The Defense Advanced Research Project Agency (DARPA) said today's night vision goggles are too heavy and cumbersome for troops and have led to short term and long term neck injuries.
DARPA officials have put out a call to companies to issue proposals to build the next generation of night vision goggles. Proposals must put forth a plan to design goggles that look a lot like a bulky pair commercial sunglasses. The night vision glasses must be able to instantly switch from daylight to infrared.
Military leaders worry that soldiers and Marines don't have the same advantage they once did in the night as more armies and fighters get access to commercial night vision goggles. DARPA made a point to highlight the development of devices like Goggle glasses that allow for instantaneous mobile computing.
"The proliferation and commoditization of night vision technology has eroded the tactical advantage of night operations enjoyed by the U.S. military. By moving next generation night vision into more infrared bands, and across bands, next generation night vision technologies can help provide U.S. military forces a renewed advantage," DARPA wrote.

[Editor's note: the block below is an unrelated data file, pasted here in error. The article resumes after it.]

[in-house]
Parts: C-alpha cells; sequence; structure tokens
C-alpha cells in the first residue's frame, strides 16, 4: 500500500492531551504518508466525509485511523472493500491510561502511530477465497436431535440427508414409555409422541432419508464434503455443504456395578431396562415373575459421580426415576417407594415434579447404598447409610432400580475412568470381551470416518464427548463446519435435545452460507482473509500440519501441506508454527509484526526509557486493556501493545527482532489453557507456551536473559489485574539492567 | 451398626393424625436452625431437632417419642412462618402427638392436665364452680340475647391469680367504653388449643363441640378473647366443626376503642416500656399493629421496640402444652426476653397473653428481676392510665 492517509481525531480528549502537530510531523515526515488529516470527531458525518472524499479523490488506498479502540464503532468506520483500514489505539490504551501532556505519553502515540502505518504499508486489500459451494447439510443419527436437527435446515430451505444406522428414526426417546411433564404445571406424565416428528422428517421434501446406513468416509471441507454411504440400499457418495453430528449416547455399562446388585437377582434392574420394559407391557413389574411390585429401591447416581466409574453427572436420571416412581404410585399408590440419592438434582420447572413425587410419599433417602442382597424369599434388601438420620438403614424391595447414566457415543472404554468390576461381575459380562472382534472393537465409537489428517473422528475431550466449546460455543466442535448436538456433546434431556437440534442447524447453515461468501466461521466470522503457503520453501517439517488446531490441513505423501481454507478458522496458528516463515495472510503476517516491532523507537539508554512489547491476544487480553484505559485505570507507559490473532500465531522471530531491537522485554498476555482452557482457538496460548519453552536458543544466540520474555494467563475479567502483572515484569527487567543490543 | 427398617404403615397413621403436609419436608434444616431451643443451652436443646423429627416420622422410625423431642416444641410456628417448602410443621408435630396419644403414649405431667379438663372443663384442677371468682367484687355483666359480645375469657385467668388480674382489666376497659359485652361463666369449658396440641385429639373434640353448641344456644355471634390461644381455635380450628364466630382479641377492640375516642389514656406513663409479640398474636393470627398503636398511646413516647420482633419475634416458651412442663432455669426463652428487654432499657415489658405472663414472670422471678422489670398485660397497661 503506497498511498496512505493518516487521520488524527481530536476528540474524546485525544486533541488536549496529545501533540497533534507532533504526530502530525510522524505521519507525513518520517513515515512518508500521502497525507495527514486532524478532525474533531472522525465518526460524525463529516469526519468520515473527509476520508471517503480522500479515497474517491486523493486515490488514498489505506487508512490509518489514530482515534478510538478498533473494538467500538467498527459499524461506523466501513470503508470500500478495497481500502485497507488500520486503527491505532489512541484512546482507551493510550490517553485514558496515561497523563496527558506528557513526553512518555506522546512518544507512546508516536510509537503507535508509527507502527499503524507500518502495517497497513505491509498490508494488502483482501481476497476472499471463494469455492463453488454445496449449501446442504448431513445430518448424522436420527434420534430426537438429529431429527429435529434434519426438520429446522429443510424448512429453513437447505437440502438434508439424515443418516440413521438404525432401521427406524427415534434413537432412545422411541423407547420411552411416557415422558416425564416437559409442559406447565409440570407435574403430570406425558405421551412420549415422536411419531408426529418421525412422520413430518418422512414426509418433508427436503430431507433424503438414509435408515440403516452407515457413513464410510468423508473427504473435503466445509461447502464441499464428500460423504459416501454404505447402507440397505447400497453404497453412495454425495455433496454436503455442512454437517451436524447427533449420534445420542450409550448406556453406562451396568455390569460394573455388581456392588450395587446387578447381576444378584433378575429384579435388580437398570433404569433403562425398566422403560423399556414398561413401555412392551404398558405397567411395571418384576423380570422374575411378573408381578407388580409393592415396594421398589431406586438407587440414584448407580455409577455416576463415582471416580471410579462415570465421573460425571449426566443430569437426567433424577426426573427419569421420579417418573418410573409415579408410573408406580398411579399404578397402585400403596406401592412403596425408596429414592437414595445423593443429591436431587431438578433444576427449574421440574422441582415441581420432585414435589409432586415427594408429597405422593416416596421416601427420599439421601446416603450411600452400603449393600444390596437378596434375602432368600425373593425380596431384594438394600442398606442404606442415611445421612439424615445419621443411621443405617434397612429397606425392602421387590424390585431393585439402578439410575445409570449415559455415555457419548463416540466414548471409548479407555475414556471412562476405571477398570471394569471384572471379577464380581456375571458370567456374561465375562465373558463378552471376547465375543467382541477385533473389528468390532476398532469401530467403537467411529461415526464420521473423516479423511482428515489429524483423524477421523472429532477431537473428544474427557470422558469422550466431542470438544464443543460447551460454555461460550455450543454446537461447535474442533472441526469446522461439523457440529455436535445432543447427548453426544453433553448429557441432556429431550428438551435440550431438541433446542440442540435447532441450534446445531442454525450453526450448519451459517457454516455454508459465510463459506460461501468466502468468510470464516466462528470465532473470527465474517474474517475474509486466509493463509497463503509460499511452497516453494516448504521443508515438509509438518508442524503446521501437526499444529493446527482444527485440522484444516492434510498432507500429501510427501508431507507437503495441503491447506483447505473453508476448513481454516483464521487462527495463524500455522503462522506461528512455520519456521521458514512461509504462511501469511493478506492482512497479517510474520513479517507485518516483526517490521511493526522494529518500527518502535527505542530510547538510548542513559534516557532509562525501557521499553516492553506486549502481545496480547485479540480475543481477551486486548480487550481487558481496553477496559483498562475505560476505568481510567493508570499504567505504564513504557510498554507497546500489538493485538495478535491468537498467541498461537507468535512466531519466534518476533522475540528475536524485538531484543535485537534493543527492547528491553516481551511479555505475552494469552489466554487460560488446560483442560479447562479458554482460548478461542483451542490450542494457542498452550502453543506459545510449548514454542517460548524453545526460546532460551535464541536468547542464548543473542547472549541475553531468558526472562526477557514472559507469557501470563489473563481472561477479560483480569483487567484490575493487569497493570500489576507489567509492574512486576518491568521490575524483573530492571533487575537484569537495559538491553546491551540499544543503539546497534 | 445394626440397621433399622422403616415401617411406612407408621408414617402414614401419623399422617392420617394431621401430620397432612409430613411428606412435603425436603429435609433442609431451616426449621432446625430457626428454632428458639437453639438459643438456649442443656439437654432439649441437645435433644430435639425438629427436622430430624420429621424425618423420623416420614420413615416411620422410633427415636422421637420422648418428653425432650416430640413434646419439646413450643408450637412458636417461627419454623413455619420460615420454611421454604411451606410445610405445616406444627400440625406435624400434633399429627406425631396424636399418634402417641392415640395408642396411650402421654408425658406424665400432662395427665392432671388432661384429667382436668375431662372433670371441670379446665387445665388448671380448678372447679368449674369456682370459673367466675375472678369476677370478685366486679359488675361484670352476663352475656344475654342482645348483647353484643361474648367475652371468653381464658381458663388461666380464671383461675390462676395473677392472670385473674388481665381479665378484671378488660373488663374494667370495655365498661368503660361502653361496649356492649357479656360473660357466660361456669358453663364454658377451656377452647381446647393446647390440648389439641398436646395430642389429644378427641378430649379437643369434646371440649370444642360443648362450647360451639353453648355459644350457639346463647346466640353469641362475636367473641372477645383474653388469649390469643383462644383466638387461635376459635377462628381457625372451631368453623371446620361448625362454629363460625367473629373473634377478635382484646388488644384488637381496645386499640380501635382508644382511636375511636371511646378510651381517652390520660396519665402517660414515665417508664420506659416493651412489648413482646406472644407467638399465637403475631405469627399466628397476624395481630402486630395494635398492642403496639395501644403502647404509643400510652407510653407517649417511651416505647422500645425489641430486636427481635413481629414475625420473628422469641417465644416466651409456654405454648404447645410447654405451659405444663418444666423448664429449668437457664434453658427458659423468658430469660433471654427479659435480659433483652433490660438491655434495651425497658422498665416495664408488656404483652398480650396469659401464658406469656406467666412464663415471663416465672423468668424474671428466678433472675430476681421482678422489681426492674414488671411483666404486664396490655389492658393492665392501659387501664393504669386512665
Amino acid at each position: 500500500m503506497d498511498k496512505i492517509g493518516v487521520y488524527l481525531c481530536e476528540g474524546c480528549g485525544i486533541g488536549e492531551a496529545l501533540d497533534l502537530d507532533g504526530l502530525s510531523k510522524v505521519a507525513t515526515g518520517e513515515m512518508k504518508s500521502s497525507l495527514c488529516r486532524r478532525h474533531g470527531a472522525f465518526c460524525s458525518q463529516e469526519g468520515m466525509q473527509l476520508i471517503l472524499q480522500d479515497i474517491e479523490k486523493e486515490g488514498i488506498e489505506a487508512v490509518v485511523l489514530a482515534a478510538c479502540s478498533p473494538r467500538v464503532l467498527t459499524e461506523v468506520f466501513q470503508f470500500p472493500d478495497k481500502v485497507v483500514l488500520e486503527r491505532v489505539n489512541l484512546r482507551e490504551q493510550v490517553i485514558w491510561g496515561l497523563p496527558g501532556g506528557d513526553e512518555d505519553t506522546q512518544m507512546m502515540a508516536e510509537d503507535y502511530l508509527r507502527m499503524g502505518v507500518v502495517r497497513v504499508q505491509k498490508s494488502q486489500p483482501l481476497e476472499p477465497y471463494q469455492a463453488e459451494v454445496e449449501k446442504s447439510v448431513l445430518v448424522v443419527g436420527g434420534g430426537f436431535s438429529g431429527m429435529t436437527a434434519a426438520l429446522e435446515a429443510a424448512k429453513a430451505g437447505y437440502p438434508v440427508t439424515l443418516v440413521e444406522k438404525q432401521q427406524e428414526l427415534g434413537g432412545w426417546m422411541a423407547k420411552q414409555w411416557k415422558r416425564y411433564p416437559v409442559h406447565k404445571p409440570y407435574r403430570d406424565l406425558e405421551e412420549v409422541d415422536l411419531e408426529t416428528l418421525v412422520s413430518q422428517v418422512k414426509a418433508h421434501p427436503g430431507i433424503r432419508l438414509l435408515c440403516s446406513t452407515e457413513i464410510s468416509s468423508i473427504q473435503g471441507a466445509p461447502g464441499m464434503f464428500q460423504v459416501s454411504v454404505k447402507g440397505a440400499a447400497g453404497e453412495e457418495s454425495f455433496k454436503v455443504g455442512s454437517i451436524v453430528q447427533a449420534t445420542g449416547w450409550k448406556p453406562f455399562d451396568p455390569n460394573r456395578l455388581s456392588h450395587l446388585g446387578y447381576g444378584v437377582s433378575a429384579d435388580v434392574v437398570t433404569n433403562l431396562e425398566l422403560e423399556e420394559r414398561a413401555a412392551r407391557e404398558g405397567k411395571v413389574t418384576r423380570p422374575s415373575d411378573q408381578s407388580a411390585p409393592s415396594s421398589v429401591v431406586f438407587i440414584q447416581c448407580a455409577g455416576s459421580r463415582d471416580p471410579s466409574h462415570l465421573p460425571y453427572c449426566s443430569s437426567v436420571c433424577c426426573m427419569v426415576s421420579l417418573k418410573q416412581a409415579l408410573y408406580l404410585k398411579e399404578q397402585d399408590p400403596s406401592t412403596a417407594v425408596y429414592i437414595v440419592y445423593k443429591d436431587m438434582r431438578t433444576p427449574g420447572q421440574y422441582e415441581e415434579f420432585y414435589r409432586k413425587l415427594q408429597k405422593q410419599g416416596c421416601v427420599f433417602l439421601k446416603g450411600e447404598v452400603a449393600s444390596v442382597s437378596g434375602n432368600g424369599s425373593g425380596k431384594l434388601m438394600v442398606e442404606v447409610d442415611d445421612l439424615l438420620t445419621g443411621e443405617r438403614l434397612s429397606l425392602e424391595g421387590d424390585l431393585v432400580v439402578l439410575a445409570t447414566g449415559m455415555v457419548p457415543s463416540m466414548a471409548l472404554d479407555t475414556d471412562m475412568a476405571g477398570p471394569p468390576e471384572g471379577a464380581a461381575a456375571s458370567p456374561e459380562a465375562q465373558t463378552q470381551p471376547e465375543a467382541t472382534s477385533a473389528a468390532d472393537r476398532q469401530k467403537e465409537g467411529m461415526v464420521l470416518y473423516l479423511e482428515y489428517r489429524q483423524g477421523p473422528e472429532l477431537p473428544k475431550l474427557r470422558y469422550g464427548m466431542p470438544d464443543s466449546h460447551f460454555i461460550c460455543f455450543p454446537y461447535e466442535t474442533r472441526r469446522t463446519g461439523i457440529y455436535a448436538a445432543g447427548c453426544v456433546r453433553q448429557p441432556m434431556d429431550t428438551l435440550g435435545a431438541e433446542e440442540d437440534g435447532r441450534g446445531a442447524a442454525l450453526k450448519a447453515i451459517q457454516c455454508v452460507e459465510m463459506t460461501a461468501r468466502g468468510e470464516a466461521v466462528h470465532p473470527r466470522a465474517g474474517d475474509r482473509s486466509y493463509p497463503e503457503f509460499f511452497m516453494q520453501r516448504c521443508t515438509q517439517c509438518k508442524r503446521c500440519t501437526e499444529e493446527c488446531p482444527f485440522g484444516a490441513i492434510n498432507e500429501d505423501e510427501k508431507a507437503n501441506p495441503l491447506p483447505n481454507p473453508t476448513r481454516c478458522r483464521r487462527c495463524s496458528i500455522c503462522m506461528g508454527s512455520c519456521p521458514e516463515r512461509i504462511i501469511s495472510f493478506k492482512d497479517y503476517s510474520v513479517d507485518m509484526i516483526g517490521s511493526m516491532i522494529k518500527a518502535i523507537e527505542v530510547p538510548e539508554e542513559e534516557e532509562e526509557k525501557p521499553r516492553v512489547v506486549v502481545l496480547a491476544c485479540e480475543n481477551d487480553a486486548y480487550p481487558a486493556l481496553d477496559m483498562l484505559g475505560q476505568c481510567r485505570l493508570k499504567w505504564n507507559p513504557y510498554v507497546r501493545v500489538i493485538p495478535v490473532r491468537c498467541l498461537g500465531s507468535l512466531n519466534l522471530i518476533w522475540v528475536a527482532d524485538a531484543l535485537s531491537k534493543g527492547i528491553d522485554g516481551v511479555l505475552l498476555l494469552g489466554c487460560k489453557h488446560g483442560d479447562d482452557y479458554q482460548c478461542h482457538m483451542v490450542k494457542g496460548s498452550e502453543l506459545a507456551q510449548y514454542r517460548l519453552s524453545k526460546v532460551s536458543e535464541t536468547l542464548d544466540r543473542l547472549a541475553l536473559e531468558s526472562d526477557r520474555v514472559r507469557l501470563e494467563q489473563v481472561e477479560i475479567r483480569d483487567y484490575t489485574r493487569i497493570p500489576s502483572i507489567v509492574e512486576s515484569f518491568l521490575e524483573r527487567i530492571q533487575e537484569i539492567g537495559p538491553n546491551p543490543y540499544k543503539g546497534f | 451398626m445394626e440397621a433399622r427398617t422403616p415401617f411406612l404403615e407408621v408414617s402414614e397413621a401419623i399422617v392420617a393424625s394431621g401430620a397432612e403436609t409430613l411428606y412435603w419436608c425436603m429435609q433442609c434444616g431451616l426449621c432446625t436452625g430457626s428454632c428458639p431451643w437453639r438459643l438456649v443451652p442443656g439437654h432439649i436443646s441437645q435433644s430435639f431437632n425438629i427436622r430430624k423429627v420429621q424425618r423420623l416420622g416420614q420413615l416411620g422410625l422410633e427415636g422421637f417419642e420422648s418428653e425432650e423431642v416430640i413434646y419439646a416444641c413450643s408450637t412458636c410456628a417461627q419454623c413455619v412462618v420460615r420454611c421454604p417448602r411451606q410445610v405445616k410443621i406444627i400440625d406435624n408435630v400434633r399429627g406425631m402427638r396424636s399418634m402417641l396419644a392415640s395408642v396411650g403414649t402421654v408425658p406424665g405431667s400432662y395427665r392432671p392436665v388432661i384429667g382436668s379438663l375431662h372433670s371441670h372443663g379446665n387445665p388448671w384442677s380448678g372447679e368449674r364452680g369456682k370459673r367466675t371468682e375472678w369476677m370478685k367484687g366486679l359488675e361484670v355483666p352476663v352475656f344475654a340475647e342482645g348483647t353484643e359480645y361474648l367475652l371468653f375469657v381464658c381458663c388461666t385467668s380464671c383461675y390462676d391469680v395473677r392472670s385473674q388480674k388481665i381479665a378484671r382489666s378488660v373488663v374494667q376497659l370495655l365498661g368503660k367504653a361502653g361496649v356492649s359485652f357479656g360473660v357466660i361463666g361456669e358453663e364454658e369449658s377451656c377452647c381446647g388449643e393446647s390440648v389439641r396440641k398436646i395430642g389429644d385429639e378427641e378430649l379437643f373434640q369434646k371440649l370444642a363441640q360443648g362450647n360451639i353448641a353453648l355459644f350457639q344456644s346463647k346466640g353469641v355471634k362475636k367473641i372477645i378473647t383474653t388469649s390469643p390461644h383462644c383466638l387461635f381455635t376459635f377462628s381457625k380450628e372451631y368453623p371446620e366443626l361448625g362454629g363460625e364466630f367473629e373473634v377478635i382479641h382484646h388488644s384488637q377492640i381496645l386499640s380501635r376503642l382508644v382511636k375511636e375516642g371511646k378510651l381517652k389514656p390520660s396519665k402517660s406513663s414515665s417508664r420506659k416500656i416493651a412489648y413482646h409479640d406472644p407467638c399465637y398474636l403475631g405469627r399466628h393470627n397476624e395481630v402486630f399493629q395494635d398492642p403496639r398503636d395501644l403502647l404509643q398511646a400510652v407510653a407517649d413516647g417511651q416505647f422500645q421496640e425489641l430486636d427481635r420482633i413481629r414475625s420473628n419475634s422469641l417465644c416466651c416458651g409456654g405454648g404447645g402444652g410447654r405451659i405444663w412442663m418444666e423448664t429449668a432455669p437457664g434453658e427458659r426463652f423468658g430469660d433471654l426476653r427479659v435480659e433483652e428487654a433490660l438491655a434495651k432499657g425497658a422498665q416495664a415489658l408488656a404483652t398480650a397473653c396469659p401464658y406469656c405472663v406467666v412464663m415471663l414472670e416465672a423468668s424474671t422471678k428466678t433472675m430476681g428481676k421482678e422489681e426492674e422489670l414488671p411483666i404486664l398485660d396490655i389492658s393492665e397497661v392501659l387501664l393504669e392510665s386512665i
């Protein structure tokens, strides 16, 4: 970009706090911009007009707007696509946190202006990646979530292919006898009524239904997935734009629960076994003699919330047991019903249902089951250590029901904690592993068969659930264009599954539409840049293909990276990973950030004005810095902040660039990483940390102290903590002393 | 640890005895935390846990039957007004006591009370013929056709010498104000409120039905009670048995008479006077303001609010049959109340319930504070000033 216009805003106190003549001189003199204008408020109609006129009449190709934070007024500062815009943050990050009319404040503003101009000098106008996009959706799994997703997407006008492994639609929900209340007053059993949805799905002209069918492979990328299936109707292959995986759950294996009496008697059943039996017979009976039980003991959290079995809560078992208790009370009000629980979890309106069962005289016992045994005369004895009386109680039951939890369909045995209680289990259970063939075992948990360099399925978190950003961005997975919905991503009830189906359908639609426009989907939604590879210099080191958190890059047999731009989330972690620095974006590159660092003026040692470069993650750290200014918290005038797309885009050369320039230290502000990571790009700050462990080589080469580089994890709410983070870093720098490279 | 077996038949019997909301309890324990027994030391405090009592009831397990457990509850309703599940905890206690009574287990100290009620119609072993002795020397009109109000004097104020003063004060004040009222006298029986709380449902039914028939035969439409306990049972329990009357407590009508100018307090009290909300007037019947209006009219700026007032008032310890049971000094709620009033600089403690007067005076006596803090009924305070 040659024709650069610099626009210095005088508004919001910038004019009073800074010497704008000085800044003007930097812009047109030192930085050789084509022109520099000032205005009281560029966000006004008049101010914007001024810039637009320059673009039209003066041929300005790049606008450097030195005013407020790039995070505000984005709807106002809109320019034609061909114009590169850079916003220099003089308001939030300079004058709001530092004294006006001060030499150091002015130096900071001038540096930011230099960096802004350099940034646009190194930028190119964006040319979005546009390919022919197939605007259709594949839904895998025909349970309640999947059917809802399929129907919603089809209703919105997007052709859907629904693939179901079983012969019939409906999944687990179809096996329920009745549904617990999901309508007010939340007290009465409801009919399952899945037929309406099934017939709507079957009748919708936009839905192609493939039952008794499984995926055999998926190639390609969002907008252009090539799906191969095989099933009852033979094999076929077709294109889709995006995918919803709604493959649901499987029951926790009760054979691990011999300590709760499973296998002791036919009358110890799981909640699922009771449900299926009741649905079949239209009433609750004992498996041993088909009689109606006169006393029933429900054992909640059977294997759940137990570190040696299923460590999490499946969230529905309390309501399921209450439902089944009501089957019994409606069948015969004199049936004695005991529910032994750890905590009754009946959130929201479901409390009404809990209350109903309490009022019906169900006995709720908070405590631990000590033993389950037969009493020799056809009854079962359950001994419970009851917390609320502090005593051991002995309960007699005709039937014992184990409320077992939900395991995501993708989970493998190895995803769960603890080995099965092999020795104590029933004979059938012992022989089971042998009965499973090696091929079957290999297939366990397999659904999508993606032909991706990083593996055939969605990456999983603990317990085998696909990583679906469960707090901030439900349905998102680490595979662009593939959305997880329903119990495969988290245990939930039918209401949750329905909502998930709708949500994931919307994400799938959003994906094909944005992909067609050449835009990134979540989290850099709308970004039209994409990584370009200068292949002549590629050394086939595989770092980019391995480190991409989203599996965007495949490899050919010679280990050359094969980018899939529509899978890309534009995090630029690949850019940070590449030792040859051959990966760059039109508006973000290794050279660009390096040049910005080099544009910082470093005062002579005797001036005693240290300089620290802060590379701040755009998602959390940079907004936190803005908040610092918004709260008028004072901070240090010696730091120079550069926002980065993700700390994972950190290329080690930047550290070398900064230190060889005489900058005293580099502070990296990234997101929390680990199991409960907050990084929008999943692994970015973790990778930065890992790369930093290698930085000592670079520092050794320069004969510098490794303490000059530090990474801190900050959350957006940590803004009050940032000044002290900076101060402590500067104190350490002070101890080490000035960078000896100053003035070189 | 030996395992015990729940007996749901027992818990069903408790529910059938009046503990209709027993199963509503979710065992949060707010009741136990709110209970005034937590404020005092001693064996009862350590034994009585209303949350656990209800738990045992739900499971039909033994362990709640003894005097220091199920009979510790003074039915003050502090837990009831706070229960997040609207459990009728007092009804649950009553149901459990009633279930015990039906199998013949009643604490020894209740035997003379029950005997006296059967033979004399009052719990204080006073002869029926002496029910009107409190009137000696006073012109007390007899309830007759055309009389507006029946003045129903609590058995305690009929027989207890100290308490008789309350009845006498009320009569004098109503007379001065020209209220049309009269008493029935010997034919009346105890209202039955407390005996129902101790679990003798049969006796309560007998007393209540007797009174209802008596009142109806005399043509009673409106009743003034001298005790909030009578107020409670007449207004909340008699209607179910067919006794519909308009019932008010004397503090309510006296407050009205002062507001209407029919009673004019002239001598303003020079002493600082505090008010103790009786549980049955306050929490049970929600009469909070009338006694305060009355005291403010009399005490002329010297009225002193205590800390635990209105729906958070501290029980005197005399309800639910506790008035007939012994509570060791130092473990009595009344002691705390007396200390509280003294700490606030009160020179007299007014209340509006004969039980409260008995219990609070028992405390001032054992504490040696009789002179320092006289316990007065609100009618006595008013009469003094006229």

U.S. Special Operations Command will serve as the acquisition agency for the program. Below is a wish list that DARPA put forth for what it expects from the next generation NVGs:
- Form Factor and Appearance that blends with commercial sunglasses/eyewear, coverage of both eyes preferable
- Volume less than or equal to twice that of commercial sunglasses/eyewear
- Weight less than current visual augmentation systems
- Power greater than 24 hours run time on one charge, with power source included in weight metric
- Cost of less than $5000 in volume of 1000 or more
- Visual Acuity of Snellen 20/20 at clear starlight to direct day sun over 90-degree vertical and 120-degree horizontal feld of view (FOV)
- Low latency (photon in to receipt by eye) of less than or equal to 2ms
- Supports interface with tactical computing elements and communications systems, to include the transmission of sound and video to other team members
- 6 Axis Inertial Measurement Unit, Compass, GPS
- Interoperable external data and power interfaces
- Withstand Military Specifications for environmental, EMI, and ballistics